I had a chance to test the 509 when it first came out, and it was impressive. The fit, feel and the trigger were all very good, not just for a striker-fired pistol, but good in the overall comparison.
Why did FN do all this? The FNS was, is, after all, an excellent pistol. Simple: the Army finally admitted that pistols matter to the troops who actually have to shoot people, and the M9 had been serving for a long time. They wanted more, and they wanted a lot the M9 wasn’t able to do. So, they, after many fits and starts, got around to the Modular Handgun System competition. The 509 was the FN entry to that competition, and despite not winning, the result was a most-excellent pistol that we can all buy and use. One could say that FN didn’t win the competition, but we all won because of the competition, and that is a good thing.
So, FN upgraded the FNS into the 509 and rolled it out to us a bit more than a year ago, and did a cracking good job of it. But the 509 isn’t exactly new, not in this day and age of “what have you done for me lately?” The 509 Tactical, on the other hand, is.
The color. The slide is finished in a close-to-sand or coyote, or whatever we’re calling the current “We need this for the desert” color that is tactically cool and essential. Not to make light of it, because in the 21st century, anything but black is an improvement. The finish is a process known as physical vapor deposition, or PVD for short. This involves placing the (in this case a slide) parts in a vacuum chamber and pumping the air out. Once the parts are clean (not just scrubbed, but clean at a level that would make your grandmother proud), the process operators apply an electrical charge to the slide. The coating material is vaporized, and its charge is the opposite of that of the slide. The coating is attracted to the slide and bonds in an even, exactingly thin layer. It has the added benefit of not creating edge buildup as electroplating does. What is the material they deposit on the slide? This is something you’ll have to get used to, but FN isn’t saying.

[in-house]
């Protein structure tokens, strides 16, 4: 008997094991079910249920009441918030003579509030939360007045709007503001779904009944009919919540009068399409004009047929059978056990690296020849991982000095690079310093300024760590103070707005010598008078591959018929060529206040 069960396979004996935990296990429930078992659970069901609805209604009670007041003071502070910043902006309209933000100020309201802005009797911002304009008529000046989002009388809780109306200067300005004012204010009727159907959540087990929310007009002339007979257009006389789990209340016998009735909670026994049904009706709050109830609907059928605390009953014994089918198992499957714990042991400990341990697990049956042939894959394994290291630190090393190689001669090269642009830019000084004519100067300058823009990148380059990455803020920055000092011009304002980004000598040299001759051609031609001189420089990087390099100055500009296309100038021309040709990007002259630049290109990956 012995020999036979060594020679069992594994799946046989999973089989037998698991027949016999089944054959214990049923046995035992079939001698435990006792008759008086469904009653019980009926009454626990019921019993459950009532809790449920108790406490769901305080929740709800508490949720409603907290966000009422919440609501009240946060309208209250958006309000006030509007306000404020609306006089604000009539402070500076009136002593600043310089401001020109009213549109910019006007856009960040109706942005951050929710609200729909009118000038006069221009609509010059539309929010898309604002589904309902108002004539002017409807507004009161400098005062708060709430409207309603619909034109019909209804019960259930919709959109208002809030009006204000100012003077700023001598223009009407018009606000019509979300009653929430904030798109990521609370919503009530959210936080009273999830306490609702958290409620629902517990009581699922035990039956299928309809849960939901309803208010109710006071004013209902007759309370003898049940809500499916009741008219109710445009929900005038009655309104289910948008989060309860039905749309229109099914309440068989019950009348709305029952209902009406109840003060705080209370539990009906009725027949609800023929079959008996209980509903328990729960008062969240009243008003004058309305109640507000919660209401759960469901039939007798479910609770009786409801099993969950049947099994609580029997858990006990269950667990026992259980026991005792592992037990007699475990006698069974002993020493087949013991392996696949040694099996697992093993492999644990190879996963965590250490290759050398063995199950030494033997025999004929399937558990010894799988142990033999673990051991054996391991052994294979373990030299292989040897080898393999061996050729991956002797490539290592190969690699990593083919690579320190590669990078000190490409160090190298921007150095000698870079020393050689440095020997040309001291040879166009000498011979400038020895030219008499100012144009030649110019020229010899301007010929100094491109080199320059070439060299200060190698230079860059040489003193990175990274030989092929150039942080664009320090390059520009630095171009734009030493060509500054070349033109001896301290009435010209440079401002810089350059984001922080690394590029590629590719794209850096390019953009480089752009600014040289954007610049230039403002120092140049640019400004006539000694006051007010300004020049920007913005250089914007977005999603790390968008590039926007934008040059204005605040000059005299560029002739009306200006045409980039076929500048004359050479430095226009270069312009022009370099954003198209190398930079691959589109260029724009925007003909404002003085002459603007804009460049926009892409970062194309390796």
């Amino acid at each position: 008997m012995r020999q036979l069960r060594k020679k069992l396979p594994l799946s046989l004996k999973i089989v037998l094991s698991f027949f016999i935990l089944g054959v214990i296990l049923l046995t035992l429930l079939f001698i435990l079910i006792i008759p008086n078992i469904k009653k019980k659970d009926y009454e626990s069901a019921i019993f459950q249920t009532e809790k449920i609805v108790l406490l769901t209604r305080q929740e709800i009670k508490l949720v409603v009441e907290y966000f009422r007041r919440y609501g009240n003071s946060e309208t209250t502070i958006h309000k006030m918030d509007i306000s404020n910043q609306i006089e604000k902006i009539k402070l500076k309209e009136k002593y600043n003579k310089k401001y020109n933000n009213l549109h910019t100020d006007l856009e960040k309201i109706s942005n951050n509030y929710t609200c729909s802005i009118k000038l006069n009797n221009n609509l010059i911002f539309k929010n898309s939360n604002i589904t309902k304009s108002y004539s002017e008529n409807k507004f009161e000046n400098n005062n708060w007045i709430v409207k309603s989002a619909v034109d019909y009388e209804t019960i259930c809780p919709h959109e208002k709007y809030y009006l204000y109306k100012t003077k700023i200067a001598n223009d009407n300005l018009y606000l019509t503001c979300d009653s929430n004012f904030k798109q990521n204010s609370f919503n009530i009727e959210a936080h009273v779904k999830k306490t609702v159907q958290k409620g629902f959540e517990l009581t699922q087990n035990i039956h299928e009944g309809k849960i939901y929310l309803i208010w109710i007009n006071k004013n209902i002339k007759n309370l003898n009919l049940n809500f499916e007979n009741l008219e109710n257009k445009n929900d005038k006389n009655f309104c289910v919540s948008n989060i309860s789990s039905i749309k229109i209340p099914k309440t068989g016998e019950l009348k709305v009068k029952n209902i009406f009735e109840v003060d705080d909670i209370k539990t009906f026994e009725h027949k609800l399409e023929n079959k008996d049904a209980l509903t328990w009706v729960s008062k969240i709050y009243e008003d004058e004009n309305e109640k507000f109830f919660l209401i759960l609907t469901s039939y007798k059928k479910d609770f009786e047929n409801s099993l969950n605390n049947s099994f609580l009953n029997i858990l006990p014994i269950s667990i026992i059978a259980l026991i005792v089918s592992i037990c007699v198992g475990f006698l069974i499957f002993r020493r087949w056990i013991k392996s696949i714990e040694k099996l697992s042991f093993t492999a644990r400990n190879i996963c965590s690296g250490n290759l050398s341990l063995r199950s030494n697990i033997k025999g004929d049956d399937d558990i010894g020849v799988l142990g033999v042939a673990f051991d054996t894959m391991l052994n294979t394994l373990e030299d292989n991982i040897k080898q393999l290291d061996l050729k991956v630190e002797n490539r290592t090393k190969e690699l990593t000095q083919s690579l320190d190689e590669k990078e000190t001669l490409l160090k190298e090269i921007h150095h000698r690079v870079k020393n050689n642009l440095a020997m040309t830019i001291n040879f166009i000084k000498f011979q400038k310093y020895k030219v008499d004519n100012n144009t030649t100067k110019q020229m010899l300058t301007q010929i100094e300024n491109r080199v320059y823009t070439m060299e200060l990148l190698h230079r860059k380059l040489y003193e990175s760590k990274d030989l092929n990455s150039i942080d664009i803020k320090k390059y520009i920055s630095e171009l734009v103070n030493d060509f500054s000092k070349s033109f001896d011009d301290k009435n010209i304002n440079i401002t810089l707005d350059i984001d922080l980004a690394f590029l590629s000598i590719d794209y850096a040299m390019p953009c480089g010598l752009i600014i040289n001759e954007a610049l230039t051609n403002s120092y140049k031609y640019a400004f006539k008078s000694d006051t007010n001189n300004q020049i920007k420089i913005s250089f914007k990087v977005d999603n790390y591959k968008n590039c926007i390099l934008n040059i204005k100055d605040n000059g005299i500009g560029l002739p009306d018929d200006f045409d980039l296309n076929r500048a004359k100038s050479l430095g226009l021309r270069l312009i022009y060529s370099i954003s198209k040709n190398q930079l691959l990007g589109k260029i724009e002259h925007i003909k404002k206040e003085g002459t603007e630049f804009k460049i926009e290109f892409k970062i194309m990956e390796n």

I asked FN about the color. “We chose the slide and frame colors because they compliment each other well. There is no way to perfectly match the colors unless we paint them. We chose not to use Cerakote or any other paint process.”
I asked about the finish of the barrel. I mean, it is a stainless tube, right? So how do they make it black? Well, FN isn’t divulging that detail, either. I can’t say I blame them. I mean, if I found a durable, non-dimensional coating for stainless barrels, or slides, or other parts, I wouldn’t be shouting the technical details from the rooftops either. Ditto on the coating for the magazine tubes. They are not painted, they have a durable finish, and it isn’t something they will tell me.
Speaking of magazines, the regular 509 comes with 17-round magazines. The 509 Tactical comes with one 17-round magazine and a pair of 24-round magazines. Oh my. And best of all, the big-stick tactical magazine will be something you can buy without having to buy the 509 T. Of course, you should buy the 509 T anyway. But if you already have a 509, and want more ammo capacity, then you can have more ammo capacity. The standard magazine, loaded and ready-to-go in the pistol, plus the two spares, totals 66 rounds of 9mm goodness for emergency use. If that wasn’t enough, you should have started with an airstrike.